When it comes to footwear, there are few signifiers more iconic or more aspirational than Christian Louboutin’s red sole.
In the 30 years since its inception, the brand has perhaps done more than any other to transform a piece of footwear into an objet d’art — the design of their heels intended to accentuate the curvature of the foot, the flicker of the red sole almost a naughty wink as the wearer walks away.
Worn by the showgirls of the Crazy Horse cabaret in Paris and on the catwalks of high-end fashion houses, Pamela Anderson, Lady Gaga and Blake Lively are among Louboutin’s many celebrity fans.
“My wardrobe is brimming with Louboutins — the classic black Pigalle stiletto in patent or matte black leather is my go-to shoe,” supermodel Kate Moss told British Vogue in 2014. “I have so many pairs that Christian designed a style with a sharper toe and nail-thin heel, which he named the ‘So Kate.’”
“Loubis” have appeared in countless television series and movies too— Carrie Bradshaw famously wore a mismatched pair while vacationing in Los Angeles during an episode of “Sex and the City,” while a custom pair were designed for Miss Piggy in the 2011 film “The Muppets.” Taylor Swift wore crystal-encrusted versions on her Eras tour and Beyoncé has worn the red-soled shoe at Coachella. The brand has even had a shoutout from Cardi B in her chart-topping single “Bodak Yellow.”
“I call Mr. Louboutin the greatest showman in footwear,” Footwear News style director Shannon Adducci told CNN Style. “To fans, the red sole equals the height of glamor.”
The red soles’ origin story is the stuff of fashion folklore: In 1993, two years after launching his independent business, Louboutin designed a shoe collection inspired by Andy Warhol’s “Flowers” lithograph. The prototype came back featuring a floral motif on a pink stacked heel, but the design didn’t “pop” like Louboutin had hoped. After seeing his assistant painting her nails, the designer had an “aha” moment and took red nail varnish to paint the sole instead.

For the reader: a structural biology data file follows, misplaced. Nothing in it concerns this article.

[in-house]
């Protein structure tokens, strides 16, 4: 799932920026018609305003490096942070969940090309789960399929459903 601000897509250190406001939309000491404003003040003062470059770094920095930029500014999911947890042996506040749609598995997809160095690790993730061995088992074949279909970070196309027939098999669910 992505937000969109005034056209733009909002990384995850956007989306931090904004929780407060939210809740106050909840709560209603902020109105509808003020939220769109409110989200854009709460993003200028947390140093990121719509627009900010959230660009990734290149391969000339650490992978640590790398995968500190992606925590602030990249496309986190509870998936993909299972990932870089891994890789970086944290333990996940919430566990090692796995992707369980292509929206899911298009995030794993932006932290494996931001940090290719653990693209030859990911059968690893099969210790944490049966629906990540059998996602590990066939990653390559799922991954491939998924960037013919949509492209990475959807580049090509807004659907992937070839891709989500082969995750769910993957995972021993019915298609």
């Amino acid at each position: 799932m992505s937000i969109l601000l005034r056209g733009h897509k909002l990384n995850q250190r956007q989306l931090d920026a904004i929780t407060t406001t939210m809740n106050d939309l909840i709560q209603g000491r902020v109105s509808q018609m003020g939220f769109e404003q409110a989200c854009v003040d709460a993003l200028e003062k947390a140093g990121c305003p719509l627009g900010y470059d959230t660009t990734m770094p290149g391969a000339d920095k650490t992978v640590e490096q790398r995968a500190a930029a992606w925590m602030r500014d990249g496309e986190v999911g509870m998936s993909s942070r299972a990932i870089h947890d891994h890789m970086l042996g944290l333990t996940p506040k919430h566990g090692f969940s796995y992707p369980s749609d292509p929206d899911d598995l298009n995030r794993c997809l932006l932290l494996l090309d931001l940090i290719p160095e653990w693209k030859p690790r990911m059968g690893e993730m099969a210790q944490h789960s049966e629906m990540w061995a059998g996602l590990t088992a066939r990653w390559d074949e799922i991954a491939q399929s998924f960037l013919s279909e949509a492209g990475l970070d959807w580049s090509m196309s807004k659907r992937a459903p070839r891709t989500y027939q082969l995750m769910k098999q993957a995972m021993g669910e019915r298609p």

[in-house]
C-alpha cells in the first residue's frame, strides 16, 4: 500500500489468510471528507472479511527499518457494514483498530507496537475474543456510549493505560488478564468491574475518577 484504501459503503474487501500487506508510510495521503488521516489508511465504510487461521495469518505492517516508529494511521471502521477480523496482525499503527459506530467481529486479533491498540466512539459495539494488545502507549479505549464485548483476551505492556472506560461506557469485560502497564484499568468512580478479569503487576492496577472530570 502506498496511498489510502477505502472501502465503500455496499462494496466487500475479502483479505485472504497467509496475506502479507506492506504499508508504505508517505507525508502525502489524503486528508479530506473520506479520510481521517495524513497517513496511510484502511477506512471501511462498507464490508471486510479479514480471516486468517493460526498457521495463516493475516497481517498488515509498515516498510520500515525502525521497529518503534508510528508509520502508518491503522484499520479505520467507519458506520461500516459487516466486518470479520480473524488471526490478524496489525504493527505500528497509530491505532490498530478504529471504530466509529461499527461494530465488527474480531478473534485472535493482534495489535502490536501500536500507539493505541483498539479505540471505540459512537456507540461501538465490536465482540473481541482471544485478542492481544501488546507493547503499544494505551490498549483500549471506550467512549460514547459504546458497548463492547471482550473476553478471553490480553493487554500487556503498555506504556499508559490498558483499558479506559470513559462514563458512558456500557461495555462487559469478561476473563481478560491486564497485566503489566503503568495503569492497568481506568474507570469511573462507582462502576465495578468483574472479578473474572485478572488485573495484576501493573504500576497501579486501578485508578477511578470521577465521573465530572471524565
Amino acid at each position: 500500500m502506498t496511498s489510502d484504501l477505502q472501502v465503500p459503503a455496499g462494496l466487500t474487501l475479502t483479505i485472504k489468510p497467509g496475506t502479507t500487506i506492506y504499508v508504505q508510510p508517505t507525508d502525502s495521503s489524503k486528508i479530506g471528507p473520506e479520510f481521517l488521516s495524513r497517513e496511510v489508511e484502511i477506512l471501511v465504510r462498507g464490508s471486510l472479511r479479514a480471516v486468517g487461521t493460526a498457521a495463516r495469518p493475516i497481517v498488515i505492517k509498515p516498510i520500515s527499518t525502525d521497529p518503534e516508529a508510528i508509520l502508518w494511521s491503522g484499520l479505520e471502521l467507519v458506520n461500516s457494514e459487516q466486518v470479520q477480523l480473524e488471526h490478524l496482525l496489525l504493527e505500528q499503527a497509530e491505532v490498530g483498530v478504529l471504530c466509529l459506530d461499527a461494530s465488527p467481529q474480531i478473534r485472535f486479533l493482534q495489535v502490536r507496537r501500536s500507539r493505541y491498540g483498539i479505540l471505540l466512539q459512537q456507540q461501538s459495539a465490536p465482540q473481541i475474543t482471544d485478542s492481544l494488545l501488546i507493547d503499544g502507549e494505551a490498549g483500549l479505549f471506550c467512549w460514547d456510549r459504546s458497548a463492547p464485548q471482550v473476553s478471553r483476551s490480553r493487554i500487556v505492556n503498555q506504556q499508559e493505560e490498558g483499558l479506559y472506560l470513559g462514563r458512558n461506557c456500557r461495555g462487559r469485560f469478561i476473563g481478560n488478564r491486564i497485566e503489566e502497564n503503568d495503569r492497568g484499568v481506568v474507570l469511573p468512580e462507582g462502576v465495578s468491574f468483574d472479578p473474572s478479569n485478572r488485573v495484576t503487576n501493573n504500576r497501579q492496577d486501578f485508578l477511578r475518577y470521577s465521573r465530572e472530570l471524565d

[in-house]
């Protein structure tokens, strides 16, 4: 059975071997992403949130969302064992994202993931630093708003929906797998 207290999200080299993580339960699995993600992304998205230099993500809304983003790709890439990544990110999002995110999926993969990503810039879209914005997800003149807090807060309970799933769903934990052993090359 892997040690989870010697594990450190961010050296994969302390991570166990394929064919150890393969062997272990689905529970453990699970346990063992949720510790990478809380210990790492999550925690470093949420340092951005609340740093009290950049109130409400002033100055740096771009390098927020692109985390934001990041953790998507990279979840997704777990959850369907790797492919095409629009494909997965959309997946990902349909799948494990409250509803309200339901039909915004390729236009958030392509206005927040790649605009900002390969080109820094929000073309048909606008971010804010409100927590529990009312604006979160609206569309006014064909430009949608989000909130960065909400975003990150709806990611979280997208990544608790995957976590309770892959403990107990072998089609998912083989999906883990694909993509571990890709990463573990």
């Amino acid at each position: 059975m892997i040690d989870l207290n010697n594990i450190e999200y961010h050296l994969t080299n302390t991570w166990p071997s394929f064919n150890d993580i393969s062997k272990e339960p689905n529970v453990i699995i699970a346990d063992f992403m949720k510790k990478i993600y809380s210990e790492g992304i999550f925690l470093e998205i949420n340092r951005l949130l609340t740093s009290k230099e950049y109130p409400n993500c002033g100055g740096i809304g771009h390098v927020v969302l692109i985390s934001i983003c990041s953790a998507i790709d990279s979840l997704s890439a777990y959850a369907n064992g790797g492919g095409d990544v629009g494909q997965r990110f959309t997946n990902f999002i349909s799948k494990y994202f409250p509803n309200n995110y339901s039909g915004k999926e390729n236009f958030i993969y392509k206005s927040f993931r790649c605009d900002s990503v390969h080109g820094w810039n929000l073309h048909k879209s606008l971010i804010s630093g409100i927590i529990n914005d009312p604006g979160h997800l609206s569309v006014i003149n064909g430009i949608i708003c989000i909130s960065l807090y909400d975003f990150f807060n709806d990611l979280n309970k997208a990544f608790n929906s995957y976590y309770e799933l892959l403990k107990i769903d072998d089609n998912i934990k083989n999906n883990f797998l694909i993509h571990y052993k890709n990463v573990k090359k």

“The color red is a representation of love, passion and life,” Louboutin told CNN Style via email. “It’s strong, noticeable, powerful, and known for attracting good fortune.”
The Louboutin aesthetic is both decadent and daring — part Marie Antoinette and part femme fatale. Handcrafted in Italy, the brand’s shoes created not only in leather but using crystal, feathers and even velvet studded with silver strass (similar to rhinestone).
But they aren’t for the faint of heart. While they may be highly crafted, they’re also highly priced, costing from around $350 for a pair of Louboutin rubber flip flops to almost $4,000 for thigh-high metallic leather boots. All come with the red sole.
They’re also vertiginous, with pumps rising to a heel height of 120mm (4.7in) for that much-admired but notoriously hard-to-walk-in style, the “So Kate.” In platforms, heels soar higher still — the “Maria Frou Alta” measures 160mm (6.5in).
“A good shoe is a shoe which makes you feel good, look good, feel confident, engaged, and fierce,” Louboutin told CNN. “A good shoe is the one which brings you joy when you think about it and when you wear it. They transform your body language and attitude. They lift you physically and emotionally. Just like the glass slipper (from Cinderella) makes people dream, I try to make my shoes create the same effect, to allow you to be whatever character you dream to be.”
Just don’t expect them to always be comfortable.